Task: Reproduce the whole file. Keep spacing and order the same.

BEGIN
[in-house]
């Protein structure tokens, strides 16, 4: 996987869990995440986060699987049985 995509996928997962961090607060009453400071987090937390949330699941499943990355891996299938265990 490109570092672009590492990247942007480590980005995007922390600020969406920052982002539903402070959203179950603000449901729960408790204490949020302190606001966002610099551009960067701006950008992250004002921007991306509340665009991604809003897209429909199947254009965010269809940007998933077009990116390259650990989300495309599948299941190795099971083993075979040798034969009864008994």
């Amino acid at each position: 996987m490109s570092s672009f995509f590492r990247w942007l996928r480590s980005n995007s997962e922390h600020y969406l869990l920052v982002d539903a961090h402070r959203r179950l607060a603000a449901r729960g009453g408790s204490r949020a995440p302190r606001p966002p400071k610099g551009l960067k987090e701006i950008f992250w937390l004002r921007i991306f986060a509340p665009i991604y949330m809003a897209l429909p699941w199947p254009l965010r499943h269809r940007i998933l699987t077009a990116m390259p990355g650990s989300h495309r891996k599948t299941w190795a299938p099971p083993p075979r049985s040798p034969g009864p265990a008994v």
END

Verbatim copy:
[in-house]
């Protein structure tokens, strides 16, 4: 996987869990995440986060699987049985 995509996928997962961090607060009453400071987090937390949330699941499943990355891996299938265990 490109570092672009590492990247942007480590980005995007922390600020969406920052982002539903402070959203179950603000449901729960408790204490949020302190606001966002610099551009960067701006950008992250004002921007991306509340665009991604809003897209429909199947254009965010269809940007998933077009990116390259650990989300495309599948299941190795099971083993075979040798034969009864008994």
């Amino acid at each position: 996987m490109s570092s672009f995509f590492r990247w942007l996928r480590s980005n995007s997962e922390h600020y969406l869990l920052v982002d539903a961090h402070r959203r179950l607060a603000a449901r729960g009453g408790s204490r949020a995440p302190r606001p966002p400071k610099g551009l960067k987090e701006i950008f992250w937390l004002r921007i991306f986060a509340p665009i991604y949330m809003a897209l429909p699941w199947p254009l965010r499943h269809r940007i998933l699987t077009a990116m390259p990355g650990s989300h495309r891996k599948t299941w190795a299938p099971p083993p075979r049985s040798p034969g009864p265990a008994v």